I had finished the stole except for attaching the belt when I showed it off to my husband.  He said he didn’t think I ought to hide the print on the inside as it was so nice.  And while I wanted it for the inside because of the absorbency, I could see his point.  So instead of attaching the belt to the back, I made belt loops (not seen in photos) so I could wear it either way.  I do love a reversible garment.

I love this vintage terry, which I found at the Goodwill outlet.  So with the amount of pique and the cost of the pattern and the terry, I have about $3 invested in this project.   I’ll probably use the money I saved to buy more fabric.

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Vintage Sewing – McCall’s 8348, Givenchy

In 1966 McCall’s patterns released four patterns of designs by Givenchy that he made for Audrey Hepburn to wear in How to Steal a Million.  I’ve written about these patterns in the past, and if you want to see all four of the designs you can follow the link.

I’ve been needing a few basic skirts, so I went in search of fabric.  At The House of Fabrics in Asheville I found a beautiful Donna Karan wool doublecloth, navy on one side and grey on the reverse.  It was just the thing to made a reversible wrap skirt.

If you are not familiar with the term doublecloth, it is a type of fabric in which two different sides are woven with a few threads that hold the entire thing together.  In my photo above you can see how if you pull the two fabrics apart, they are held together with some threads that are woven through both sides.

I did not have a pattern, but after looking through my collection of vintage patterns I knew I could easily adapt the Givenchy skirt into a wrap style.  I merely cut an extra front piece and left the front open.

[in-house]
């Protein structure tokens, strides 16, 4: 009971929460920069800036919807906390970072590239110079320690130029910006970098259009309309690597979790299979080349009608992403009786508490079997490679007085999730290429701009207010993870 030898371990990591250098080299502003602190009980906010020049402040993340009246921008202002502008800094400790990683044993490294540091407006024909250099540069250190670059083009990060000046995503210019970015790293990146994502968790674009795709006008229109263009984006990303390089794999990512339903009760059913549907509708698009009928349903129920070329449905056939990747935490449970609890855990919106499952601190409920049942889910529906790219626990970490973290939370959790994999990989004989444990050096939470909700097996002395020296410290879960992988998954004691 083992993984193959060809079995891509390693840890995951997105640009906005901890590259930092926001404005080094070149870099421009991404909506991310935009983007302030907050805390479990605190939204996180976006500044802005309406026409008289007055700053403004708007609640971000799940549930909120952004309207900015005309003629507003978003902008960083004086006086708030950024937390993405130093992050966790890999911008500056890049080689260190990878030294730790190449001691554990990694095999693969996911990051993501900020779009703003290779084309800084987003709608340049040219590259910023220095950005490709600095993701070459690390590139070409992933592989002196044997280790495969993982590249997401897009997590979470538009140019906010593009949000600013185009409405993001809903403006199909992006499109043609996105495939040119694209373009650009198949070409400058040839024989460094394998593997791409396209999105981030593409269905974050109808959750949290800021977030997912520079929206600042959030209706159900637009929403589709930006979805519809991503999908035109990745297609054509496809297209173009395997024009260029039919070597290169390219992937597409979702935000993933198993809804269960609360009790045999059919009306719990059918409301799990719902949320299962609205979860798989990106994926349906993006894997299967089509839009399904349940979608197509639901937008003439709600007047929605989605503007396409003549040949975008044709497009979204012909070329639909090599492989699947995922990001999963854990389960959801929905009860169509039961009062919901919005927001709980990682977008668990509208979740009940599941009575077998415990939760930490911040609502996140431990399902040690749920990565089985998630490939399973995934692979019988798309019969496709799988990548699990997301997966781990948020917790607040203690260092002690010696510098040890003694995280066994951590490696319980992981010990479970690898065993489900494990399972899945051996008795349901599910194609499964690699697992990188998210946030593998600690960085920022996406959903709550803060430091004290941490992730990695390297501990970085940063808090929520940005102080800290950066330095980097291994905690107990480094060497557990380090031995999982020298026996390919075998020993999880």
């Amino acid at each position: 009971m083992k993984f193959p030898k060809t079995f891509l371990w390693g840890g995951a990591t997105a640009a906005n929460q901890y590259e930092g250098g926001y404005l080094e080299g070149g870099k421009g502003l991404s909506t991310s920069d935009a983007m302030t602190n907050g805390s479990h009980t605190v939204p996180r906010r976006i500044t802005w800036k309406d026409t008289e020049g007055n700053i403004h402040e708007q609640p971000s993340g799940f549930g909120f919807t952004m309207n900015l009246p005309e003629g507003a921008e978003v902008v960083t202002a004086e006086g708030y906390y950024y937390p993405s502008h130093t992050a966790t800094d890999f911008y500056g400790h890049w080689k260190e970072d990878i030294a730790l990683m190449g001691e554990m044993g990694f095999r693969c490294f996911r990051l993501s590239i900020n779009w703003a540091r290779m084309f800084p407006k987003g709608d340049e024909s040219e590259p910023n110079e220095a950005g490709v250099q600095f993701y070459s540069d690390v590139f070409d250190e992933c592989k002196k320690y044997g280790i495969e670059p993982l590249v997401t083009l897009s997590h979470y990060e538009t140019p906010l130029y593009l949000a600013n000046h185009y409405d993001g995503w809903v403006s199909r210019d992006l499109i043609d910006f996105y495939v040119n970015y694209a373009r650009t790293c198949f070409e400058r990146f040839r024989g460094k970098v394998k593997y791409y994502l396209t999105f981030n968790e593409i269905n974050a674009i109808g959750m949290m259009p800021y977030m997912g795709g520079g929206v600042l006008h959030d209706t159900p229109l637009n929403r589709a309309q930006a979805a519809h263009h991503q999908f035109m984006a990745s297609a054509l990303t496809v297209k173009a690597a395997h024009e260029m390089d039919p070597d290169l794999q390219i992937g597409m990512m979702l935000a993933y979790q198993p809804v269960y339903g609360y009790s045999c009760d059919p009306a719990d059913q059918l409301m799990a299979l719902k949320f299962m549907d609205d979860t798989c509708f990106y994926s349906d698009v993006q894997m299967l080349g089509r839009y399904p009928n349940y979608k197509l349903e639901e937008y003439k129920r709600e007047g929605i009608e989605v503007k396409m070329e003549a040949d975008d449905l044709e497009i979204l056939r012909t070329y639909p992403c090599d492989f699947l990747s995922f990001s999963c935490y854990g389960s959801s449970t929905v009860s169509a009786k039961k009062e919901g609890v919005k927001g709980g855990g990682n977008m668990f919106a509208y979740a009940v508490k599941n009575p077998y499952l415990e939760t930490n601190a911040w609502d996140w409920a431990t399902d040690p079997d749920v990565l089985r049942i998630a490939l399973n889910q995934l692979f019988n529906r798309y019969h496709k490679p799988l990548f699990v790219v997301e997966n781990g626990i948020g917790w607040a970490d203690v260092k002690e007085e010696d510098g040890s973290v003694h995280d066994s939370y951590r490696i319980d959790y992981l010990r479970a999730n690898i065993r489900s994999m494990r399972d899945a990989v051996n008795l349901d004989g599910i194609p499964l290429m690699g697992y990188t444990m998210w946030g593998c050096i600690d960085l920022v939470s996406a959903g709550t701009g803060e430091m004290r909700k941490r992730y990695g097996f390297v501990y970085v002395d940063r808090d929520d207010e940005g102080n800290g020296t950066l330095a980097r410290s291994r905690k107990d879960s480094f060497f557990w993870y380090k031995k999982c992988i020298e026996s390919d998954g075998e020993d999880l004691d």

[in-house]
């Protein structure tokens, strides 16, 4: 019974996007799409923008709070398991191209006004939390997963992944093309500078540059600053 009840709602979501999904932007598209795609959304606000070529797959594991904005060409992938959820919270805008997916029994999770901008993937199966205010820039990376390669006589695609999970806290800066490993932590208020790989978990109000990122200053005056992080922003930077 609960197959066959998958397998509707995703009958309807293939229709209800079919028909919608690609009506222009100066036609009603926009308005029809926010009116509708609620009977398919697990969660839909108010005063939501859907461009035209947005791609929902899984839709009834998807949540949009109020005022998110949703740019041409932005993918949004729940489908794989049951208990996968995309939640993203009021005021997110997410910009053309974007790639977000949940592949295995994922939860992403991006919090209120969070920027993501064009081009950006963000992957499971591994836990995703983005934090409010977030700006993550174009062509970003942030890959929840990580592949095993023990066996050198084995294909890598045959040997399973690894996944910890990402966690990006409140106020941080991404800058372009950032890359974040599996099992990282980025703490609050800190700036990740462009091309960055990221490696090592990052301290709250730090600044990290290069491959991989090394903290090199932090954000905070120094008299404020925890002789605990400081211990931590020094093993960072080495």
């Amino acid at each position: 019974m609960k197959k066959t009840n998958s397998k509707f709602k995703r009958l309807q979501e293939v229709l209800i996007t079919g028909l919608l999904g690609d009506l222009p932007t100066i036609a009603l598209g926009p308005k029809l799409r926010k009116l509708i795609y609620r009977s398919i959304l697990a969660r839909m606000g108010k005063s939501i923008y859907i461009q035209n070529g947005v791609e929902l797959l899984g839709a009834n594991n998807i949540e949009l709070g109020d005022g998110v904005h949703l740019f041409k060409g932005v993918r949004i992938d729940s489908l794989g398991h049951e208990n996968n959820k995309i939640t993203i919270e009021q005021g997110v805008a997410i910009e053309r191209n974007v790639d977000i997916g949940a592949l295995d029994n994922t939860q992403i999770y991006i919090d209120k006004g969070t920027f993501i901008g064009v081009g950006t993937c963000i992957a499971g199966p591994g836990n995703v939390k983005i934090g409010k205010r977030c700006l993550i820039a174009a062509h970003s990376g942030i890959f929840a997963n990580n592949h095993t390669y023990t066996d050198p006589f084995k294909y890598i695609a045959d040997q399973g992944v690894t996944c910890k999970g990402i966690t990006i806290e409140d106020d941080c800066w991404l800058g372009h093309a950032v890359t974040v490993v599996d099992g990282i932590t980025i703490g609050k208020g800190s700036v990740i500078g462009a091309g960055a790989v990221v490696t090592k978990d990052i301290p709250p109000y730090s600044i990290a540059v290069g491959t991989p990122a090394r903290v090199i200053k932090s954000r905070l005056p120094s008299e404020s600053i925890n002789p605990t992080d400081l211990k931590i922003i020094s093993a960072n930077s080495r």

Constructing the skirt was the easy part; concealing the seams and edges not so much so.  Actually, it was more time-consuming than hard, as I elected to do it all by hand.  There is a technique of doing this on the machine.  Ralph Rucci uses it, and it was illustrated in an old issue of Threads magazine.  But I wanted more control, and I knew that perfecting the machine technique would take practice.  Besides, I enjoy hand sewing.

Here you can see a close-up of a seam and the hem.  I’ve considered going back and top-stitching, and may still do so.

I’ve bought these buttons new in 1978.  I used them on a jacket that long ago went to the used clothing store, but I just could not let these buttons go.  Because the skirt is reversible, I used clips to secure the buttons so that they can easily be removed to reverse to the other side.

On one front piece I did hand worked buttonholes, and on the other I made eyelet holes for the button shank.

I’ve already gotten a lot of wear from this skirt.  It is a great layering piece, and is very comfortable, as it fits loosely around the waist and the fabric is quite soft.

 

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Vintage Sewing, Anne Adams 4926, Hat

After two projects that involved a lot of hand sewing, I was ready for something quick and easy.  I’d had the idea of hats on the back burner, and I had even bought a few patterns and made toiles.  But nothing really fit what I needed, which was a few winter hats to wear on winter walks.

I bought this pattern, Anne Adams 4926, back in the fall and while it was close to what I needed, it was not exact.  So I set about making the changes I wanted.  First, the crown was too high, so I shortened it and rounded the top a bit.  I also tapered the brim so that it was shorter in the back than in the front.

From the side you can see how I shortened the back brim a bit.  You can also see the brim seam, which should be in the back.  Since I was using more of the Harris Tweed that I used on my tweed/cashmere combination, I had to piece it, so both sides have seams.

This back view actually gives a better idea of the shape of the hat.  For some reason my front view makes it look like it sits flatter on the head.

I had the hat all cut out and ready to sew when I went to my fabric collection to find a lining fabric.  I wanted something soft and warm, and it occurred to me that this would be a good project for a lower quality cashmere sweater which had developed holes.  I didn’t have such a sweater, but I did find a cute cotton knit from the 1970s.